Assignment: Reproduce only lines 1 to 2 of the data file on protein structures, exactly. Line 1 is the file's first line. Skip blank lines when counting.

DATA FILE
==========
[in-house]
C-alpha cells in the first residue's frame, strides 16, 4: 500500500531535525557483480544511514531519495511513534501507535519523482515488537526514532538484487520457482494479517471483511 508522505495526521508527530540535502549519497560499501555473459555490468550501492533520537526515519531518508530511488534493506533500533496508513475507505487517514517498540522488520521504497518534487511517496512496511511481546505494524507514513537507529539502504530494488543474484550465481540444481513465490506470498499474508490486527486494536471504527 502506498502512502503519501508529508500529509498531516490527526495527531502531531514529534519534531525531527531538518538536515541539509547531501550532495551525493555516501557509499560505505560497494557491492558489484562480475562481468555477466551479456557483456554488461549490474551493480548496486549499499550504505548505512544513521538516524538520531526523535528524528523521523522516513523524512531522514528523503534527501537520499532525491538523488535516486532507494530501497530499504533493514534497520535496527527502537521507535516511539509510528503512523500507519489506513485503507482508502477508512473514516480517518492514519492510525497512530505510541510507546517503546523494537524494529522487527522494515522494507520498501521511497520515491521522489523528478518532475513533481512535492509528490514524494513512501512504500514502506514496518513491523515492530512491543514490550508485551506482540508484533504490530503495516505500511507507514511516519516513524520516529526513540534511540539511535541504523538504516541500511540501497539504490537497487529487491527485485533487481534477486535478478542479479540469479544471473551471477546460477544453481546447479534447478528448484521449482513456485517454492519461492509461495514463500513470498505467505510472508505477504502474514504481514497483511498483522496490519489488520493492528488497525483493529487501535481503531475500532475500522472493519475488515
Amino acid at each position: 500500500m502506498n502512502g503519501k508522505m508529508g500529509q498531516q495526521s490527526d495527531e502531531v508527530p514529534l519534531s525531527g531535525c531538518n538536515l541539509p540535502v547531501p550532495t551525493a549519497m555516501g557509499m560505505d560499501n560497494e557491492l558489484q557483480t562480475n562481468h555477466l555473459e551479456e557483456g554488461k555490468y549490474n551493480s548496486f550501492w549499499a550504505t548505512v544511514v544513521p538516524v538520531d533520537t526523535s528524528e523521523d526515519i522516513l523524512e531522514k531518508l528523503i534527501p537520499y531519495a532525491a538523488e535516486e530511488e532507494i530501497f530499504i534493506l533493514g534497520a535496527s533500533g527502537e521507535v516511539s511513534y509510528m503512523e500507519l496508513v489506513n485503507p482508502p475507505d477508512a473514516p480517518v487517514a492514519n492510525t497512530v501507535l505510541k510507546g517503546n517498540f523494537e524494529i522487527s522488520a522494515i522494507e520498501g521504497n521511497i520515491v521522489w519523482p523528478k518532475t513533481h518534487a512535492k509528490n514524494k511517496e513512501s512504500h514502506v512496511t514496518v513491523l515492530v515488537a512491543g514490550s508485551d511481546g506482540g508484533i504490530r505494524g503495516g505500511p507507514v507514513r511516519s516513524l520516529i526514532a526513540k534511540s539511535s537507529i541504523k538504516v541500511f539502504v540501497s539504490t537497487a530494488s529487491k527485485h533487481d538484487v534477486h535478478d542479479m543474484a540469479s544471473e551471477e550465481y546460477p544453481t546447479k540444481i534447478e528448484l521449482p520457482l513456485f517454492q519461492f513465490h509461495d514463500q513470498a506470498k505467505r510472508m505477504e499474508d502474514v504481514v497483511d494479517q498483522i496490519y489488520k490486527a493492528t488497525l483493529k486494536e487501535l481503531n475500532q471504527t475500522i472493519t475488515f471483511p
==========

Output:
[in-house]
C-alpha cells in the first residue's frame, strides 16, 4: 500500500531535525557483480544511514531519495511513534501507535519523482515488537526514532538484487520457482494479517471483511 508522505495526521508527530540535502549519497560499501555473459555490468550501492533520537526515519531518508530511488534493506533500533496508513475507505487517514517498540522488520521504497518534487511517496512496511511481546505494524507514513537507529539502504530494488543474484550465481540444481513465490506470498499474508490486527486494536471504527 502506498502512502503519501508529508500529509498531516490527526495527531502531531514529534519534531525531527531538518538536515541539509547531501550532495551525493555516501557509499560505505560497494557491492558489484562480475562481468555477466551479456557483456554488461549490474551493480548496486549499499550504505548505512544513521538516524538520531526523535528524528523521523522516513523524512531522514528523503534527501537520499532525491538523488535516486532507494530501497530499504533493514534497520535496527527502537521507535516511539509510528503512523500507519489506513485503507482508502477508512473514516480517518492514519492510525497512530505510541510507546517503546523494537524494529522487527522494515522494507520498501521511497520515491521522489523528478518532475513533481512535492509528490514524494513512501512504500514502506514496518513491523515492530512491543514490550508485551506482540508484533504490530503495516505500511507507514511516519516513524520516529526513540534511540539511535541504523538504516541500511540501497539504490537497487529487491527485485533487481534477486535478478542479479540469479544471473551471477546460477544453481546447479534447478528448484521449482513456485517454492519461492509461495514463500513470498505467505510472508505477504502474514504481514497483511498483522496490519489488520493492528488497525483493529487501535481503531475500532475500522472493519475488515